Tomorrow will see the release of Windows 10 to the general public. Normally I would have long ago tested/reviewed Windows 10 myself, but I didn’t have time until recently so I’m waiting patiently for the release like everyone else. While Microsoft’s most notable product has generally been lamented through the years, Windows 10 is seeing a lot of very positive reviews. The last few months has also seen a blitz of marketing which centers around “of course, the start menu is back” and “Free upgrades” which are both popular choices with the user base. As soon as I get a chance to bump a Windows device, I’ll report back, until then… happy upgrades!
For about three weeks, I’ve carried around the Microsoft Surface Pro 3 as my “daily driver” laptop. I’ve written plenty of reviews about new machines, but what makes this “test” a little different is that I didn’t have a backup laptop. Under normal circumstances, anything I test is just a temporary thing. I may carry around a new device with me and use it as my primary computing platform for a week or so, but I always have the security blanket of my main machine. For the last couple of years, that primary machine has been a MacBook Air (well, really several MBAs). However, just after I got the Surface Pro 3 (SP3), I killed the LCD display driver (the physical component) during a meeting. I was in a rush so I grabbed the Surface Pro 3 which I had toyed with… and it became the aforementioned daily driver.
Oh darn! I ruined the entire review. Here I was, going to tell you what I thought of the Samsung Galaxy S4, after my first week of use… and I gave away the ending in the title. Well, you know what? Screw it. I’m going to tell you what I think anyway because “I’m quite impressed” means very little to you, the discerning internet denizen. You want details, damn it, and I’ll try to provide them.
While it doesn’t take two weeks to review the hardware of a laptop, I wanted to give the Chromebook Pixel a chance to strut its stuff (plus I just didn’t get around to writing anything sooner). I’ll go right ahead and say that the Pixel is a nice computer; it’s a $1,300 machine and it feels worth the price point (more or less). From the screen to the touchpad to the overall build, it’s a solid machine.
I first came across GoodReads on Facebook. Several of my co-workers had joined and my news feed was suddenly being peppered with new books they had decided to read. Now, I am not generally a fan of Facebook apps. They drive me insane and as soon as I see a new game update or ANYTHING mentioning farmville I block it instantly.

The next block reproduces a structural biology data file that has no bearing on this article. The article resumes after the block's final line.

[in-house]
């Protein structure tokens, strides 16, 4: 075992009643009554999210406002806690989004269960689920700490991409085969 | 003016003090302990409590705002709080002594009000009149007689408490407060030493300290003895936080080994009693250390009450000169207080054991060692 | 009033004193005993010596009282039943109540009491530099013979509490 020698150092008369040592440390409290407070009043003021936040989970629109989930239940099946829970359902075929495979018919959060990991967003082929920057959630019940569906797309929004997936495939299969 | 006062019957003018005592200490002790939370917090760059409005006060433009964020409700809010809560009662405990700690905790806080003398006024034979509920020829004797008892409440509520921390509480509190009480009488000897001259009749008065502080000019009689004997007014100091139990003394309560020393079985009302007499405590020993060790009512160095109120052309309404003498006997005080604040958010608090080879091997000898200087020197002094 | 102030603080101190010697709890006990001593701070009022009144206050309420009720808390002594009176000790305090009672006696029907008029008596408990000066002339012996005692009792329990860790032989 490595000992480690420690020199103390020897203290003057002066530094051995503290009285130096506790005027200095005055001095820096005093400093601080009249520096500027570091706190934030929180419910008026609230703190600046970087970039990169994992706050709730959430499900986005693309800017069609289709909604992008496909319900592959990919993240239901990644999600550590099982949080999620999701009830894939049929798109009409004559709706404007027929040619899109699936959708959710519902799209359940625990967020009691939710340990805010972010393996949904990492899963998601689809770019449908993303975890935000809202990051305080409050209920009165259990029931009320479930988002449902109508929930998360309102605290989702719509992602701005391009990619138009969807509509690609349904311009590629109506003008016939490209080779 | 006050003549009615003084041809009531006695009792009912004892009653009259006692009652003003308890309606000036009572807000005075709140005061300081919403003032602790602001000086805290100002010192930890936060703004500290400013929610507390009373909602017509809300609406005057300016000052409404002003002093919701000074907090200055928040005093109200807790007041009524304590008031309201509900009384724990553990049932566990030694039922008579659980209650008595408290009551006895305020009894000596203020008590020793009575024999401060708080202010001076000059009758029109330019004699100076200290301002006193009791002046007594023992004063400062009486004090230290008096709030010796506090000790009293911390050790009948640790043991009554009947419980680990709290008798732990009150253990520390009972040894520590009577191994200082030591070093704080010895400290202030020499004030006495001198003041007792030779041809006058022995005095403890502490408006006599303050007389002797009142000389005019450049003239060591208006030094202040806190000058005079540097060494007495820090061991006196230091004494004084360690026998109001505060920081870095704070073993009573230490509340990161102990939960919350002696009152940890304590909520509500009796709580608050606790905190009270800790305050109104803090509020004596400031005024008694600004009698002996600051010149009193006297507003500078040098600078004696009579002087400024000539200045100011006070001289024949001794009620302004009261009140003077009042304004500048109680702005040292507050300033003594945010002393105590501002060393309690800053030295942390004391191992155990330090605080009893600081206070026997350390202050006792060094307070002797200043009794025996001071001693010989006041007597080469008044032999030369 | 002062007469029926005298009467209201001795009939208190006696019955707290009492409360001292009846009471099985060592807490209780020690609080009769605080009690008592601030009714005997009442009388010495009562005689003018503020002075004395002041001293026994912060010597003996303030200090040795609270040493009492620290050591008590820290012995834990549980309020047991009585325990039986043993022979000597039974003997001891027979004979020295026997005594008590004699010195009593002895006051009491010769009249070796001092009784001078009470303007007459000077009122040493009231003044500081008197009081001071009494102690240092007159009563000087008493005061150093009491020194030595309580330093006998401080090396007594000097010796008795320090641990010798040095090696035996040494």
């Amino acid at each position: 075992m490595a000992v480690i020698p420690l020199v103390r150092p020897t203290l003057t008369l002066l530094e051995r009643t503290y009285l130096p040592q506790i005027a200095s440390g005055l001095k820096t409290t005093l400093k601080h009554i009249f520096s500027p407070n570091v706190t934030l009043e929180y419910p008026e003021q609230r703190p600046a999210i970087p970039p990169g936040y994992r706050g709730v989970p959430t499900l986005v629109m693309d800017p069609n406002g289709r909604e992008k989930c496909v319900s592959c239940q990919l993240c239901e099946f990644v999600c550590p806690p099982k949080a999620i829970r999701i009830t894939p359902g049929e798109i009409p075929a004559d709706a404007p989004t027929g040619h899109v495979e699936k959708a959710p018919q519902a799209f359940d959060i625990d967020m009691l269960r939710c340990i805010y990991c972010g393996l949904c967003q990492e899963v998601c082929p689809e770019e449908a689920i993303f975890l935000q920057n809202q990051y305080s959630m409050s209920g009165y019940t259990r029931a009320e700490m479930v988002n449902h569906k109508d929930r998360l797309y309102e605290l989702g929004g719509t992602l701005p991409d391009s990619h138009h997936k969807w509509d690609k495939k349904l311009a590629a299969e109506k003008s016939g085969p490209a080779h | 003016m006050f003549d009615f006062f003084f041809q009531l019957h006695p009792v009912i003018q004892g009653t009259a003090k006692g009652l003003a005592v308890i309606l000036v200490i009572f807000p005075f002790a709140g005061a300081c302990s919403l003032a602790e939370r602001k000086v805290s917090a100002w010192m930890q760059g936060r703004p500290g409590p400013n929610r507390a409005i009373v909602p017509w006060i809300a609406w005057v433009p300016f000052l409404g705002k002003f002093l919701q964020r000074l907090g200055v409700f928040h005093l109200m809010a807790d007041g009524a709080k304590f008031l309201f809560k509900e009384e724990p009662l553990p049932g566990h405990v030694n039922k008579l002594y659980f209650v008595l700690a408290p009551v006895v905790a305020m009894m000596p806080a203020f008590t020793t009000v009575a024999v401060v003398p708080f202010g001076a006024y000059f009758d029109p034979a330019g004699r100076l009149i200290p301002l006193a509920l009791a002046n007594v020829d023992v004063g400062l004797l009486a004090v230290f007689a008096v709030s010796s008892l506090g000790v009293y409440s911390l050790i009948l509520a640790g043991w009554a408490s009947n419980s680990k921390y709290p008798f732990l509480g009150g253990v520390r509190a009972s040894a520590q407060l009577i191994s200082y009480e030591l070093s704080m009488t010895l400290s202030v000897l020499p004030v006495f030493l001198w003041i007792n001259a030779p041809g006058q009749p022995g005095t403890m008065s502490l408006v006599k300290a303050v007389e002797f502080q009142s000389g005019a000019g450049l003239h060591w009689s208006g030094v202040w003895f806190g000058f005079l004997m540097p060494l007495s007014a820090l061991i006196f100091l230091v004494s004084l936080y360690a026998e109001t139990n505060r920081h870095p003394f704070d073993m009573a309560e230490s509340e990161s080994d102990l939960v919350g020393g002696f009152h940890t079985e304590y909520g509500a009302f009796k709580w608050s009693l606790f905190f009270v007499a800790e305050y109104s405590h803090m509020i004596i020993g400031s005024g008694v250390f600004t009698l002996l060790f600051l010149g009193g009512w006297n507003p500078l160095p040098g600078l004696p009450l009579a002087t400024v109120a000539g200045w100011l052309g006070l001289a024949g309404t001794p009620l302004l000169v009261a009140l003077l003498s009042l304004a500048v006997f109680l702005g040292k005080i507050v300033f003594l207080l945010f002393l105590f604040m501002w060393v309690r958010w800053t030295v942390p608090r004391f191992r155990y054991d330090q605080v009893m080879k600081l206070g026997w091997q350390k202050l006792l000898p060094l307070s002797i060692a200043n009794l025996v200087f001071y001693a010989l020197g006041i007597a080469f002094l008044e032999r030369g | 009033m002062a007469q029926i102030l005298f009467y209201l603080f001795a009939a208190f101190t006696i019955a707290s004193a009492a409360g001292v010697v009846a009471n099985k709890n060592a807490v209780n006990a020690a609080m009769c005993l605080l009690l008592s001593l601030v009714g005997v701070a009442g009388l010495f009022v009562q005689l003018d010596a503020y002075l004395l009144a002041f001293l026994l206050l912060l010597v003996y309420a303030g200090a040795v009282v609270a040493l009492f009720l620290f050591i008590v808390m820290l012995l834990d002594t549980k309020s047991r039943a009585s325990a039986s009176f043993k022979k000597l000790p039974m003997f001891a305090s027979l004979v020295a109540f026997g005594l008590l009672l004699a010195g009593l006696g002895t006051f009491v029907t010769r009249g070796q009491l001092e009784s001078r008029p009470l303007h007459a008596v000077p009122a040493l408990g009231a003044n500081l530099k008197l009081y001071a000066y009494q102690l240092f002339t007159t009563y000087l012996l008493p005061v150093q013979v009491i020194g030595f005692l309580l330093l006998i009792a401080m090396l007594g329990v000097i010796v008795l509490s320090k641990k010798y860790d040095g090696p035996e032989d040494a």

After several nights of drinking and debauchery, Lauren suggested a slight change of pace for an evening excursion. There was this new Japanese BBQ place out in the Inner Richmond which she’d been to once and claimed that “it was to die for”. To me, “Japanese BBQ” typically means yakitori and a few similar items. Sure it’s tasty, but it’s not exactly exciting. I wasn’t entirely sure what to expect, but I was pleasantly surprised by our trip to Camp BBQ SF.
Roughly a month ago I got my hands on the new(ish) Dell XPS 13 Ultrabook. It’s a fairly long name a device I lovingly nicknamed the “Dellbook Air”. Yes, it’s a Dell, but it is a MacBook Air clone, a fairly good one at that. My review is going to cover the usual features I do and don’t like, along with a fair number of comparisons to the 2011 MacBook Air model (Sorry, I don’t have a 2012 Air to compare with yet).
When the MacBook Pros with Retina display were first announced, I figured we’d never buy them at work because they were more expensive. As it turns out, if you take a non-Retina MacBook Pro and add 8 GB RAM and a 256 GB SSD which makes the system specs identical to the Retina Pro (sans screen), the Retina is actually cheaper. Something to keep in mind if you are trying to decide between Retina and non-Retina. So we ended up getting a few of these new new Retina Pros and I’ve been using one as my primary machine since the day they arrived. Jon like.